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Movie Scripts

Movie Scripts

A tool for teaching English

Dialogue

Dialogue is essential when learning a new language. It’s a real-time process that encompasses all the vocabulary, pronunciation and grammar the student has  to learn. Language books often present us with small dialogues with straight forward scenarios, such as customs at an airport, a family picnic or quick phone calls between friends. These are great to develop an initial impression of simple discussions. Of course, the level of complexity of these dialogues may increase. However, their depth is limited.

Movies are an art form most people relate to at some level. Genres are diverse, and some stories can prove to be very interesting. A good scriptwriter can create the most original and compelling characters. I often present students with the task of interpreting these characters. It can prove to be a fun and challenging activity for them.

Most movie scripts follow the same basic structure. For each numbered scene in the script, there is a general description of the latter. Details can include visual elements and abstract ideas like a sense of friction between characters.

After this brief description follows a short line (for technical reasons) which indicates the set, whether the scene is interior or exterior, and if it is day or night.

Then there is the dialogue, which might include bits of information in parenthesis to indicate moods or intentions.

There are many elements to “play” with in order to present a challenge for the students. For instance, if you present a group of students with dialogue from the comedy “The Invention of Lying” without mentioning the name of the film, they think the text is very funny. The dialogue is unsettling and awkward. If you ask the student to determine the reason for the casual brutal honesty in the dialogues, it takes them a while to guess that, in the reality depicted in this movie, no one lies.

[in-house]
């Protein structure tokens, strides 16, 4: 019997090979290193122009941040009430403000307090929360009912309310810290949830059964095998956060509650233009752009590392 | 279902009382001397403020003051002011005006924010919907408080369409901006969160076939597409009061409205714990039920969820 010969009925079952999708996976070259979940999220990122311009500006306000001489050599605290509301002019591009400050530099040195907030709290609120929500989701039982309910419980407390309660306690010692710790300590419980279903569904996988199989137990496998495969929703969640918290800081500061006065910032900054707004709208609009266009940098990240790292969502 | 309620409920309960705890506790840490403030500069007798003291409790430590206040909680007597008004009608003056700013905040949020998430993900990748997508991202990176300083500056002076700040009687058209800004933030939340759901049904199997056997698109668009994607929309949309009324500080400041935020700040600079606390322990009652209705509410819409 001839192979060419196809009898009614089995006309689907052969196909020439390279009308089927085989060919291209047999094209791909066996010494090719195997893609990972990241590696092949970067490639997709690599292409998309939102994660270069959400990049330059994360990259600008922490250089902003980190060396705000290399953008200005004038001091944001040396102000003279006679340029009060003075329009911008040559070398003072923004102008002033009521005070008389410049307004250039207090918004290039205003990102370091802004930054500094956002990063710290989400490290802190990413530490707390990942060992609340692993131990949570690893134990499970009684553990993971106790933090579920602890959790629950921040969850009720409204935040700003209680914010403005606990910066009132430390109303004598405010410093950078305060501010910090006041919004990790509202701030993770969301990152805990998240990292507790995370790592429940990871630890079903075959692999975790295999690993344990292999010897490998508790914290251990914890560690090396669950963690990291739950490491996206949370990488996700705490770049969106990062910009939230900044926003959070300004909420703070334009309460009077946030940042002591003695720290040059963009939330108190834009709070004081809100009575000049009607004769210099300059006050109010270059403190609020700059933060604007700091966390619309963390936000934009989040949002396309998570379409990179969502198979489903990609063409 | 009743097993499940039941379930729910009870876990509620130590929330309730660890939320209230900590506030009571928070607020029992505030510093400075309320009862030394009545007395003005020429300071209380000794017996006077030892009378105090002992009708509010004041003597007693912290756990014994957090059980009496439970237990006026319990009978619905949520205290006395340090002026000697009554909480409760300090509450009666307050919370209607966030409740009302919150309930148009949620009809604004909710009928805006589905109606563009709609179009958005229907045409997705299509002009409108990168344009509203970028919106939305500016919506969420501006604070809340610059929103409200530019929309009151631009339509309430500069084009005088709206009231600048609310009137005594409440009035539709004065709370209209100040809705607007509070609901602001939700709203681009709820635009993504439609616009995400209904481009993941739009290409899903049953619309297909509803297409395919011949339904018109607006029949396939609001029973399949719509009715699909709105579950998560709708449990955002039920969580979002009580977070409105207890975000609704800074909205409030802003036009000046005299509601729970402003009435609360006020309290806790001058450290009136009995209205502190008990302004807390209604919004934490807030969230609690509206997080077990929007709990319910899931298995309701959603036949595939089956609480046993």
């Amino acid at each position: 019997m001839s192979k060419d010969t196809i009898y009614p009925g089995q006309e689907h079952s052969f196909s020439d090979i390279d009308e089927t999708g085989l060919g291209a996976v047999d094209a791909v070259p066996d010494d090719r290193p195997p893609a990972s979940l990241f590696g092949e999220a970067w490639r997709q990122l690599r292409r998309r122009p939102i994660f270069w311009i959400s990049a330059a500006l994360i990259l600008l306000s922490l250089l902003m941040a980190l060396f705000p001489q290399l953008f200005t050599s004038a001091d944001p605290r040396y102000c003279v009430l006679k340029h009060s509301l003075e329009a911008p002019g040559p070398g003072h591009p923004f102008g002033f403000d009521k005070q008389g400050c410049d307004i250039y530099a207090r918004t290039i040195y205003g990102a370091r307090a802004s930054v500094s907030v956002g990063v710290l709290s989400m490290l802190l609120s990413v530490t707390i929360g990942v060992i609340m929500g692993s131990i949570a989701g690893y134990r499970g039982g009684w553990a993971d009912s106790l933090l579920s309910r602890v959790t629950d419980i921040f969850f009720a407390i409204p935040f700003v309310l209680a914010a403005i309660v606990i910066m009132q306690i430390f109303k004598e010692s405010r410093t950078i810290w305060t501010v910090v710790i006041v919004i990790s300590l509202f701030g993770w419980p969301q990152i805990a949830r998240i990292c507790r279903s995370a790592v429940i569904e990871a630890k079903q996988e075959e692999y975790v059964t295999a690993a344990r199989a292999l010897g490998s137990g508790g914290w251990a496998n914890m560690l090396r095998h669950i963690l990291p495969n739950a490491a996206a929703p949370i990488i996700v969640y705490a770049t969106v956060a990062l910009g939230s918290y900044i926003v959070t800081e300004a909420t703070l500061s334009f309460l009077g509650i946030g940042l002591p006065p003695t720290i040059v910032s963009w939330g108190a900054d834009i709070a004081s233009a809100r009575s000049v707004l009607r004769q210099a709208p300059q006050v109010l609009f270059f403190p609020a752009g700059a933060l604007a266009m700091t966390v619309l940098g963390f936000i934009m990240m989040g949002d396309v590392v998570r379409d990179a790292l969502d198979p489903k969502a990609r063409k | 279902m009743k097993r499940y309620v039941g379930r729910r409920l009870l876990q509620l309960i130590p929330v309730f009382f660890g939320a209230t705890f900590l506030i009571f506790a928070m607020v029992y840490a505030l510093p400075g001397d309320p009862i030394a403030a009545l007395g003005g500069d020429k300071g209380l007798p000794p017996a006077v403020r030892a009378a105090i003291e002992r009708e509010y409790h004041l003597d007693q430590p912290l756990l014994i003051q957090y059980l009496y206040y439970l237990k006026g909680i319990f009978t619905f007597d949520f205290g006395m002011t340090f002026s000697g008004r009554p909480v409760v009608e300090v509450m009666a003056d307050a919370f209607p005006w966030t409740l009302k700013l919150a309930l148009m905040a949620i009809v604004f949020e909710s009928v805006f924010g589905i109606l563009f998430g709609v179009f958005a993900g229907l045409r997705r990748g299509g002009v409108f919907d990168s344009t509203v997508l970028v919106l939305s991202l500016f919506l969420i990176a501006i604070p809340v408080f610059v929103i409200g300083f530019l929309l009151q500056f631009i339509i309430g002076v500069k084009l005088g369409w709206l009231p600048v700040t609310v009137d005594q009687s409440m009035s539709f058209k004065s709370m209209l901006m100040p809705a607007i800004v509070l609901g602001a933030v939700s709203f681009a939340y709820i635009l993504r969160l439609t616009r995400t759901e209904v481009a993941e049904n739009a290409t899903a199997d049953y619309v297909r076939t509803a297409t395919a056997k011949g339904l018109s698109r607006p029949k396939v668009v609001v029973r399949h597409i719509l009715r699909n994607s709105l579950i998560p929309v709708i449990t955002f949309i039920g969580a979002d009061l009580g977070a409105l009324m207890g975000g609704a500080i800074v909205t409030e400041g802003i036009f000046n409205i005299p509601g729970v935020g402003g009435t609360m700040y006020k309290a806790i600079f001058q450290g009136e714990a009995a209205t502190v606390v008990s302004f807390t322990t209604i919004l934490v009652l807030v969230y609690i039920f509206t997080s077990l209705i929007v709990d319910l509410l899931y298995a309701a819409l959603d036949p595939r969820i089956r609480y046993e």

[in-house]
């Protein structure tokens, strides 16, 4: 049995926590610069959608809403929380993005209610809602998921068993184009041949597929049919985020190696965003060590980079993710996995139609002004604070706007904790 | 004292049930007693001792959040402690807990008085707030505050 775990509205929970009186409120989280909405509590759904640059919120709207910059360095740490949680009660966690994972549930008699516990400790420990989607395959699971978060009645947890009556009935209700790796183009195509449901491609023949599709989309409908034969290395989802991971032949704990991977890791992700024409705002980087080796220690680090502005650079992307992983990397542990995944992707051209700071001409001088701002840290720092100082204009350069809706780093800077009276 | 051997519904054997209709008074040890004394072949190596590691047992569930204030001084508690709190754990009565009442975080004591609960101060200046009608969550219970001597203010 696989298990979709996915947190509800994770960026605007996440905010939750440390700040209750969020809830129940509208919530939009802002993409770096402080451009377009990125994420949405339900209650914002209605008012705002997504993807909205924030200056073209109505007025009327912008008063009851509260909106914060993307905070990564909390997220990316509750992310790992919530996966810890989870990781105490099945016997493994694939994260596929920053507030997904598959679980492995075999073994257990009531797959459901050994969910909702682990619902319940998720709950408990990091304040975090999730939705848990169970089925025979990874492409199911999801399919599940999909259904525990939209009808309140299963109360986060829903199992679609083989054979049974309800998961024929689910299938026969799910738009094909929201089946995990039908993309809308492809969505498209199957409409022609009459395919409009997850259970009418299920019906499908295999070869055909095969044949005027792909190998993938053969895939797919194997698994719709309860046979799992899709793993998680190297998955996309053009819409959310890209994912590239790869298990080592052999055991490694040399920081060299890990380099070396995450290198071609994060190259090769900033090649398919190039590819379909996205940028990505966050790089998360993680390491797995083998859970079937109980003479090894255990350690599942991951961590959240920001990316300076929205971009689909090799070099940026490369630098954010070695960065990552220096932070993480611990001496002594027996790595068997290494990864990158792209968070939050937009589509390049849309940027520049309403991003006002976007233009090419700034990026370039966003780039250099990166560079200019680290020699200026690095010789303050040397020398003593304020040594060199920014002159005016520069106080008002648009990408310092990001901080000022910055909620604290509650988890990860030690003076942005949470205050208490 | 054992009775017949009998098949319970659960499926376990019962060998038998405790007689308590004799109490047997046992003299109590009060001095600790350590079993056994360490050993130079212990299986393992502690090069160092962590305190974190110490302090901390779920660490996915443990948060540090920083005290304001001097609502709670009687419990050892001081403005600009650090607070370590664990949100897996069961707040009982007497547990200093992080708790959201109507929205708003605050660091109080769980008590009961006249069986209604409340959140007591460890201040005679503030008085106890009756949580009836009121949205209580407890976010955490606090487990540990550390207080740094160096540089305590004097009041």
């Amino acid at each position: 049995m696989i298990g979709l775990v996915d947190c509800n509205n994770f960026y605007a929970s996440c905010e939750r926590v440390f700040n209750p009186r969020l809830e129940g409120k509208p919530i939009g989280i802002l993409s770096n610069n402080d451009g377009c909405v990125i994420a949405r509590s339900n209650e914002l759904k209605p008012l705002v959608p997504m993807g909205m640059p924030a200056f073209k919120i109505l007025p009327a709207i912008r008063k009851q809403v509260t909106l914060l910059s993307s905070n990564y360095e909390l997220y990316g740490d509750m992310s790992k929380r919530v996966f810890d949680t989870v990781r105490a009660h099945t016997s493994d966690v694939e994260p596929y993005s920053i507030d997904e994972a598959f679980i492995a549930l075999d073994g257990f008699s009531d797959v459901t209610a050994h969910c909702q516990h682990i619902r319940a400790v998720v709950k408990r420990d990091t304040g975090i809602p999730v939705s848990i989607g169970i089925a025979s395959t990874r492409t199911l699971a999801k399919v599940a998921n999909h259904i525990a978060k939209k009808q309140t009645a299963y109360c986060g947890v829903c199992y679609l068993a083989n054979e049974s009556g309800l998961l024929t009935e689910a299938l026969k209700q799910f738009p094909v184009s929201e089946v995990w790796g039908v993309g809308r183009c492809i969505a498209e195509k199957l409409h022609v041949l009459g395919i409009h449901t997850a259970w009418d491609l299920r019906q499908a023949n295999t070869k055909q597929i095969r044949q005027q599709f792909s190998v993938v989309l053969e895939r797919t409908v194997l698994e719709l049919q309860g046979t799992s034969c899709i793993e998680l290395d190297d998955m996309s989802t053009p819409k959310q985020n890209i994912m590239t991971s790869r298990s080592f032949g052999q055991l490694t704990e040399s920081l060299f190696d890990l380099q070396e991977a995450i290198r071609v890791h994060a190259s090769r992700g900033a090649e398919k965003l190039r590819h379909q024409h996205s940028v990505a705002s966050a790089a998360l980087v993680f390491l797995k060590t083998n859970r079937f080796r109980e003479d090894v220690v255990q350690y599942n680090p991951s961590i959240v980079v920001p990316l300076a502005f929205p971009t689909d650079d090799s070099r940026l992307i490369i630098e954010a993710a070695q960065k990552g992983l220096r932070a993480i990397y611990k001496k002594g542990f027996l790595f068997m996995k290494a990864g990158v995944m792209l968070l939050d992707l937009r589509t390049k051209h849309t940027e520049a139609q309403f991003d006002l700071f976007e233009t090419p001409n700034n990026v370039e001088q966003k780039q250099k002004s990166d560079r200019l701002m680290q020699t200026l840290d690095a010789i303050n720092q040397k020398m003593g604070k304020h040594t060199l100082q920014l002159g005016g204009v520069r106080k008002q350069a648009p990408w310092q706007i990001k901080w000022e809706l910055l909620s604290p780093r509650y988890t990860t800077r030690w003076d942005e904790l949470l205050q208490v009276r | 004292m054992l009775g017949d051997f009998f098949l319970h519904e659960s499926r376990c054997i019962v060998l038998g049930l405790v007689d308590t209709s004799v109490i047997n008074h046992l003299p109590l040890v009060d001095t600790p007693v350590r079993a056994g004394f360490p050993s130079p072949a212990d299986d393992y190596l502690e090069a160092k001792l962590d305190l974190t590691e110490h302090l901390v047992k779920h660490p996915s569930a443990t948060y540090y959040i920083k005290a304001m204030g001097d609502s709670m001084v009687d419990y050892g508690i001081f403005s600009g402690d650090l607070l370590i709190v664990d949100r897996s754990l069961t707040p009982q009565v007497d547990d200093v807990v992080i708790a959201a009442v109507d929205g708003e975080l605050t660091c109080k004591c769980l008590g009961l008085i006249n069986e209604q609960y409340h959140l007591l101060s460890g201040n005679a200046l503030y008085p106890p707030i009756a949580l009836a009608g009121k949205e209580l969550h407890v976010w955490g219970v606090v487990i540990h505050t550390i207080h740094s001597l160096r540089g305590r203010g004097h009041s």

when-harry-met-sallyRole-playing is also a great mechanism to challenge the student. In a film like “Annie Hall” or “When Harry met Sally”, students often interpret characters in different ways depending on how they perceive their circumstances in the story. This also generates a lot of discussion over wrong or right decisions, possibilities in the past or future, etc.

It is also worth mentioning that scripts are packed with useful expressions and diverse vocabulary.

Hundreds of movie scripts can be found online and are freely available.

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2 Comments

  1. jandelassen says:

    Nothing like watching movies to learn languages, beautiful post, thanks George!

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